CA Extends Its Role in GRC Apps

A little more than three weeks after announcing it had added role management
to its identity management offerings, CA has unveiled several
products focused around that issue as well as the bigger one of governance,
risk and compliance (GRC).

Here’s why: The easiest compliance breach to spot, and the one that occurs
most frequently, is when users either retain access rights they shouldn’t have
or were given those rights by mistake.

Correcting that is simple in theory: Identify the users, figure out what
access rights they should have according to their roles in the organization and
ensure they only have those rights.

Add process and policy management, and automation to the mix, and you
should, in theory, have a pretty secure organization with minimum danger of
compliance breaches.

CA added role management
to its offerings May 14, when it agreed to resell Eurekify’s Enterprise Role
Manager.

It has now unveiled three identity and access management products: CA
Identity Manager, CA Access Control and Security Compliance Manager.

“These are three of many products around identity and access management, and
all have compliance features built in so you have basic controls in place,”
Lina Liberti, CA’s vice president of security management, told
InternetNews.com.

“Here in the United States people are just trying to get to creating a
repeatable, sustainable process to get the cost out of compliance.”

The tools will automate what basically is a manual process, where companies
ensure users only have the access appropriate to their jobs and their managers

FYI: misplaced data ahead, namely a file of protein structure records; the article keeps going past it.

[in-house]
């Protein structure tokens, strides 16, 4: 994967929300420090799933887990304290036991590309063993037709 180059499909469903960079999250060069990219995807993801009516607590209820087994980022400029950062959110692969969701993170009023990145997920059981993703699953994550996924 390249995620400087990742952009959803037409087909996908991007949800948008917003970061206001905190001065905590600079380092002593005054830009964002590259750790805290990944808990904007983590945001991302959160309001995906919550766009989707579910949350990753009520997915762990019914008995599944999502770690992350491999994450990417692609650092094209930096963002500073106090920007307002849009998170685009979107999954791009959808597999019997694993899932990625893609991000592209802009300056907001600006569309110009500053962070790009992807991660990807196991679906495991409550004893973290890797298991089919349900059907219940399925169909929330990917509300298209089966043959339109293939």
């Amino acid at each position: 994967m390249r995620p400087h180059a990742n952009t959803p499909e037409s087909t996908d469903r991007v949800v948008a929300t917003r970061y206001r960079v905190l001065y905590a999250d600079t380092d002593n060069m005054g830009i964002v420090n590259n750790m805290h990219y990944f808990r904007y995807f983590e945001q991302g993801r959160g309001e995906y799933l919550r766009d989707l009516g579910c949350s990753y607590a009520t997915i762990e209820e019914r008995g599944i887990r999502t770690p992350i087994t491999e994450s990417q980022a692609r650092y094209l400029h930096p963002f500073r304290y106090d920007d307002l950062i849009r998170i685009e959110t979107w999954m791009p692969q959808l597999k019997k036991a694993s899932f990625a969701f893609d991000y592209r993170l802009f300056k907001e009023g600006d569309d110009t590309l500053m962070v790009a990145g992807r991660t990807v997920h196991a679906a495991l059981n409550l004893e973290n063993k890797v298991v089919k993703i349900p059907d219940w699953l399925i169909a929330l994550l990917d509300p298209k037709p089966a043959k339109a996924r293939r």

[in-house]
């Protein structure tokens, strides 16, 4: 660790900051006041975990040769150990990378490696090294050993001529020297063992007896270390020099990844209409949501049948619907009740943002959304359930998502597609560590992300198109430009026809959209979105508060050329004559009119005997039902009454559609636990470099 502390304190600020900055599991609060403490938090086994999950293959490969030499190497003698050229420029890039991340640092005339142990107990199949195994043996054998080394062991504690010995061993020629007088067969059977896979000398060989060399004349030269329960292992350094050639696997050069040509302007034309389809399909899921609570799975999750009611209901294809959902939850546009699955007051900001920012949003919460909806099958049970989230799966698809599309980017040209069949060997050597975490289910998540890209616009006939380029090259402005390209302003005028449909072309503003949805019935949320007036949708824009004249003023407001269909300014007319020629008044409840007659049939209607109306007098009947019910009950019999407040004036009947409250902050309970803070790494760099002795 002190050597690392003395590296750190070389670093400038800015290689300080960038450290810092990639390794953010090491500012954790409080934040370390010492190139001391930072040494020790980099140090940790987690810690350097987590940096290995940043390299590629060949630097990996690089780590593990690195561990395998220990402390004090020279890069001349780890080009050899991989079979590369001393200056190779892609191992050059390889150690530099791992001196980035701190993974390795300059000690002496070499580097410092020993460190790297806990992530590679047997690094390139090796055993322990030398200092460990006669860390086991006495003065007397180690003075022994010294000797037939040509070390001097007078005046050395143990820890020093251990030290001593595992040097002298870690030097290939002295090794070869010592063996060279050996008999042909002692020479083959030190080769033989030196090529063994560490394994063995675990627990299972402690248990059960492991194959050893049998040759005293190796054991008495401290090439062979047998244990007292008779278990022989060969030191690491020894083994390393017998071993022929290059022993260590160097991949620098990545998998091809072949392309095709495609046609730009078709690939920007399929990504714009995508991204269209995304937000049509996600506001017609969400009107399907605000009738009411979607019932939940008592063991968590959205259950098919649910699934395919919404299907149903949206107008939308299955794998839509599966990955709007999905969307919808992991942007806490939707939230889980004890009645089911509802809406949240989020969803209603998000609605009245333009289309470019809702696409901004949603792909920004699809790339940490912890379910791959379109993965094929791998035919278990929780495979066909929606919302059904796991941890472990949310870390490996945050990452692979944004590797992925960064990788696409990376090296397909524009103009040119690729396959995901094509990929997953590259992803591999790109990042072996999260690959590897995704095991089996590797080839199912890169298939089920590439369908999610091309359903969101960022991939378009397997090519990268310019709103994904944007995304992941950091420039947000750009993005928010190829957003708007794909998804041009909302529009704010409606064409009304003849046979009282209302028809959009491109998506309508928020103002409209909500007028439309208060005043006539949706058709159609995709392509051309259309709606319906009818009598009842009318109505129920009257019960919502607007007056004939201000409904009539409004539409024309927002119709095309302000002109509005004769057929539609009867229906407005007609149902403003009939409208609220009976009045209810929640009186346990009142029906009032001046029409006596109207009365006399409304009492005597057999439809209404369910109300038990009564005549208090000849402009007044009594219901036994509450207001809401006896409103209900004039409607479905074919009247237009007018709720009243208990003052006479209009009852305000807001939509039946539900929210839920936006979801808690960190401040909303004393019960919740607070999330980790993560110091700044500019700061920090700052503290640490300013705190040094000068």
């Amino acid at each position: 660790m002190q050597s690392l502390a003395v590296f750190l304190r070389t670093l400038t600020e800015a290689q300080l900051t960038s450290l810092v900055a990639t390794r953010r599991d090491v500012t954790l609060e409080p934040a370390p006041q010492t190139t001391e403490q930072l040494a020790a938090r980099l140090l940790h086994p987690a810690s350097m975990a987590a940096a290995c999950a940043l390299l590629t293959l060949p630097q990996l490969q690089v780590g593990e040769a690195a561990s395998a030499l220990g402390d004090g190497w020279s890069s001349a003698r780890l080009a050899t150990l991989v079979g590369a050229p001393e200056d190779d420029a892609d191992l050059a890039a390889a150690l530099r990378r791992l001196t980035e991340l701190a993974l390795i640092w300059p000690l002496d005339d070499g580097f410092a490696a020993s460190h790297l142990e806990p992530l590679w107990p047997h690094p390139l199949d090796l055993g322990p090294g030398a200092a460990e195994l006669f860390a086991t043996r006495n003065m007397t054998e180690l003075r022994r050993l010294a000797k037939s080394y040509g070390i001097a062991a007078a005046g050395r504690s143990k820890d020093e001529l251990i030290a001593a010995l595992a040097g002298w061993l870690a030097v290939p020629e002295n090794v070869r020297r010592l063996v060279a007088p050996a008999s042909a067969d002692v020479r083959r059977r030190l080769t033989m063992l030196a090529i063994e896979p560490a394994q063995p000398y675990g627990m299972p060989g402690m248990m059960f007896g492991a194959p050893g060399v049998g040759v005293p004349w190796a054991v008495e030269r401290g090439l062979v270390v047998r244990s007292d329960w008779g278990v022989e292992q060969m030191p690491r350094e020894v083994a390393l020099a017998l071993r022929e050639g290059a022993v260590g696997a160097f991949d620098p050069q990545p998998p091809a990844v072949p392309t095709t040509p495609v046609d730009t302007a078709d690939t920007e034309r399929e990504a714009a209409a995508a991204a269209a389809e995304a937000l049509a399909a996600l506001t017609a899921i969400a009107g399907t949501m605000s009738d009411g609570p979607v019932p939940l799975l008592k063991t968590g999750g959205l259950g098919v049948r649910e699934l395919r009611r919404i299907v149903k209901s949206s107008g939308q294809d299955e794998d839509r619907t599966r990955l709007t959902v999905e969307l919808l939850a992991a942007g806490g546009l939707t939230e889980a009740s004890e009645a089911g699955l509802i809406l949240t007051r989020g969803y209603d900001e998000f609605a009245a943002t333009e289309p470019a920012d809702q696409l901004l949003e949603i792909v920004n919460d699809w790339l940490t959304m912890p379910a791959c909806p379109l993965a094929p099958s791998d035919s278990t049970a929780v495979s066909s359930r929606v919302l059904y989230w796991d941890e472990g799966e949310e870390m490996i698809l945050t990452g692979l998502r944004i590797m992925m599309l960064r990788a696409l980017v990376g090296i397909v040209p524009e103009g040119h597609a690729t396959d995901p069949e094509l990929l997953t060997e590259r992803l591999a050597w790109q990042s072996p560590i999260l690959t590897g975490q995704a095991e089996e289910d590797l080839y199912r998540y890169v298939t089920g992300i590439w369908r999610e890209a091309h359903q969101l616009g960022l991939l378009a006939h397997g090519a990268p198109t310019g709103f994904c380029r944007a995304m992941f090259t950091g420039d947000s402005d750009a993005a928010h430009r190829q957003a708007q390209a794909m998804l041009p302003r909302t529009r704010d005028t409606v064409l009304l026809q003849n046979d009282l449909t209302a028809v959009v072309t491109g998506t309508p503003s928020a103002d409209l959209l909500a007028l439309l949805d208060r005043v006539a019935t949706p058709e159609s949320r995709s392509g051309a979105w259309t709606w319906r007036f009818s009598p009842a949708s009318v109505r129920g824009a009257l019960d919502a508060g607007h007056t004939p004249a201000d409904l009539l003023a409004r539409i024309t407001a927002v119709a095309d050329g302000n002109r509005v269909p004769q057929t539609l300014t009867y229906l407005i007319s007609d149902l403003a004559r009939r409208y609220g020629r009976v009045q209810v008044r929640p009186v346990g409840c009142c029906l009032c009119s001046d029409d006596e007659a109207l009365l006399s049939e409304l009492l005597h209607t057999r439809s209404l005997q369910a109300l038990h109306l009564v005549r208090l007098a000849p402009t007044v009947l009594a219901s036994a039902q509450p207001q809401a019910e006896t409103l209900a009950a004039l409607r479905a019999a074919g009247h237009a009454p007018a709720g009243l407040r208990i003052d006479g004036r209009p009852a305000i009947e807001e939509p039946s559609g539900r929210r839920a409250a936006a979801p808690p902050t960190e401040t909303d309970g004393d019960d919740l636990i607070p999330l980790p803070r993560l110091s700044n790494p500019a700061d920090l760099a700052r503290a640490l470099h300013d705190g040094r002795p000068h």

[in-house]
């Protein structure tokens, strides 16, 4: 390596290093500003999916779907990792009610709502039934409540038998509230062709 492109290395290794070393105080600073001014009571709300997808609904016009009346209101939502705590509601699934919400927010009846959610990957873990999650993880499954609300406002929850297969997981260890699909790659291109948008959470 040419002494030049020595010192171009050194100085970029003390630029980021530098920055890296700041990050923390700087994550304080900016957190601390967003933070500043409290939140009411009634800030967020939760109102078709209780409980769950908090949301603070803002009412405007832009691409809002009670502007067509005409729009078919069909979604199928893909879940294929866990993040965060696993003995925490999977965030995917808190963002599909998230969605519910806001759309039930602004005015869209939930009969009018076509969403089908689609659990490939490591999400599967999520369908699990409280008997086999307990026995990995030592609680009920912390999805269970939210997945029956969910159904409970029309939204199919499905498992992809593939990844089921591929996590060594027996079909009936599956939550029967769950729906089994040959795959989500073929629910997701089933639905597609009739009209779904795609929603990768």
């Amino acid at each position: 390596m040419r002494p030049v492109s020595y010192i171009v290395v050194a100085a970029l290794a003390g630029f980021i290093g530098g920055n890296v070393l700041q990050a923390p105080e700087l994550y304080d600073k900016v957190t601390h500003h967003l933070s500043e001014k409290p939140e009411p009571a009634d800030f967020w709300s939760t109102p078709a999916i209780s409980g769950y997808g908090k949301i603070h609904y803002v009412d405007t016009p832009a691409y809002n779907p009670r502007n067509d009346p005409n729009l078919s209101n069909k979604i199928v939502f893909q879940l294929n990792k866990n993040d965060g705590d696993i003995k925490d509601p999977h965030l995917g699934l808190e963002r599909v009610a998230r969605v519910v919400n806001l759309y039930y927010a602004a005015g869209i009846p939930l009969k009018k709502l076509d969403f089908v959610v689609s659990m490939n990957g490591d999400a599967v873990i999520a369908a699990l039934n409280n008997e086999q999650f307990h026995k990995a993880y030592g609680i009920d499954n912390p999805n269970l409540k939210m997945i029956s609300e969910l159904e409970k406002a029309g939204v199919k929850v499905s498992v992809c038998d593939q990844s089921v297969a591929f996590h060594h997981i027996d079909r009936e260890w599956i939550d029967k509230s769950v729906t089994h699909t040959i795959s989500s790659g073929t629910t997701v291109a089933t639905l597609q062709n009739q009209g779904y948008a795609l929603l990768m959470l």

certify they have that access.

Together with the other five tools, they will “help enterprises improve
compliance initiatives or lower costs by automating compliance management,
creating online workflow and tying in to remediation,” Liberti said.

Identity is key for IT GRC because “access control is one of the primary
foci for IT governance,” Scott Crawford, Enterprise Management Associates’
research director, told InternetNews.com.

“Correlating individuals’ roles to their jobs has become more of an issue in
the enterprise over the past couple of years, and auditors pick on this because
they can get to it very quickly,” Crawford said.

One auditor told him that “43 percent of the staff in a 5,000-person
business has overbroad entitlements or entitlements that should have been
retired,” Crawford added.

The problem is partially one of nomenclature. “A lot of enterprises have
deep, detailed IT entitlements and
face the challenge of rolling them up and giving them a role name recognized by
the business side,” Mark McClain, CEO and founder of SailPoint Technologies
told InternetNews.com. SailPoint is a player across the spectrum of
identity GRC.

Once that’s done, the roles can be used in compliance management.

The next wave of GRC products “will be in the identity GRC space — how to
do GRC around all this identity you have in the enterprise,” McClain said.

In the past few years, access control efforts have focused on provisioning
(define),
or providing users with a corporate identity and ancillary services, rather
than deprovisioning, and “role management like Eurekify is where we see a lot
of motion around this,” Crawford said.

In terms of its GRC products, CA is behind the pure IT GRC players such as
Agiliance and Archer that “have already been carving out leadership in this
space for two to three years,” but not doing too badly compared to other major
players, who “have not focused so much on IT GRC,” Crawford said.

He listed CA’s competitors in this space as primarily Symantec (NASDAQ:
SYMC), with its 2005 acquisition of BindView, which
provides agentless IT security compliance software, and IBM, which
“has a very broad portfolio they can position around IT governance, risk and
compliance.”

The issue with GRC is that it’s “a combination of management in multiple
domains on the one hand, and process in terms of tying things together in
coherent fashion on the other,” Crawford said. He expects CA “to make a
favorable showing.”

Article courtesy of
InternetNews.com

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